Between 60 and 80 percent of accidents that happen on the clock take place because of workplace stress-related sleepiness [source: Health Advocate]. Job burnout not only leaves us feeling physically exhausted, but emotionally exhausted, too. It robs us of our work-life balance, and it can cause depersonalization and symptoms of depression, as well as a low sense of personal accomplishment. And in the hospital environment, job burnout contributes to preventable medical errors. It's estimated that as many as 440,000 patients die in America annually because of medical errors, making preventable medical harm the third cause of death behind cancer and heart disease [source: James].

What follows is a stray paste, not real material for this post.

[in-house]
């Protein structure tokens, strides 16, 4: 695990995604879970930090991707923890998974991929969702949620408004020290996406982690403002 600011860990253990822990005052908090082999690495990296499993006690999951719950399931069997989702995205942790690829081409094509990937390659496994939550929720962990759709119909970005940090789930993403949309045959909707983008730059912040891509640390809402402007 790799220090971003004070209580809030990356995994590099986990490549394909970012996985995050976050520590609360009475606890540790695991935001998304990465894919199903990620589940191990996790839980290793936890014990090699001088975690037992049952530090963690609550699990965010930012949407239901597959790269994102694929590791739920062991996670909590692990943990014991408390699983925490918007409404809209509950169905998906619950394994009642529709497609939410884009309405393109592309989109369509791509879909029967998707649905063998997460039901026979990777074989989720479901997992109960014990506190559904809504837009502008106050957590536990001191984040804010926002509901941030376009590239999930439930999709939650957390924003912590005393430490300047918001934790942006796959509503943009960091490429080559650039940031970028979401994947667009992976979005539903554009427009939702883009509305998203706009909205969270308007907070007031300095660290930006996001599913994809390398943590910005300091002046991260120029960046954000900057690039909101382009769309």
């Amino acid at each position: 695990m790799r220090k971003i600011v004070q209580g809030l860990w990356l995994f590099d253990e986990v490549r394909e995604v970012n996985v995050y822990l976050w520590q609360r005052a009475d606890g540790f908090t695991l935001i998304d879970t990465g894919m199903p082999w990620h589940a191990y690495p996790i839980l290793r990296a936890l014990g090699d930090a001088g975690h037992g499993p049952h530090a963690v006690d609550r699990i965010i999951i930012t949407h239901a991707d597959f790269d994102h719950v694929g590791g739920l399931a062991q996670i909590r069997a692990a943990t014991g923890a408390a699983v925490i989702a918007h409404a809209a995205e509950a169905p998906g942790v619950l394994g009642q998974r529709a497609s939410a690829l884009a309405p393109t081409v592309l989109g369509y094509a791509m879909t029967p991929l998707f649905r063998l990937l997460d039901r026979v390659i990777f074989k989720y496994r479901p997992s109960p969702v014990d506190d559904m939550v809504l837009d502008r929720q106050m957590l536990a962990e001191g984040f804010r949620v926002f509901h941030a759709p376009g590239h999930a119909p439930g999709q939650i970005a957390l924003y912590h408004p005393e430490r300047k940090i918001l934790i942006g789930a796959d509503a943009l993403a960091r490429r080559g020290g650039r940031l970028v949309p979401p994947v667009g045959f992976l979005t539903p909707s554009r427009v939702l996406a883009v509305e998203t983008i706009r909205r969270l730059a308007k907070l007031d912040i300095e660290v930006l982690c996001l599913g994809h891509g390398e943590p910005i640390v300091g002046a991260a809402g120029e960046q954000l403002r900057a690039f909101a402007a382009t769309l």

Just being a physician in the U.S. means you're already more likely to experience job burnout than any other American worker. In fact, one out of two American doctors admit to suffering at least one symptom of work-related burnout [sources: Sifferlin , Shanafelt et al.]. And if you're a front-line physician — the lead doctor responsible for a patient's care — in emergency medicine, family medicine or general internal medicine, you're at the greatest risk for burnout, compared to the slower-paced work environment of, say, a pathologist [source: Shanafelt et al.].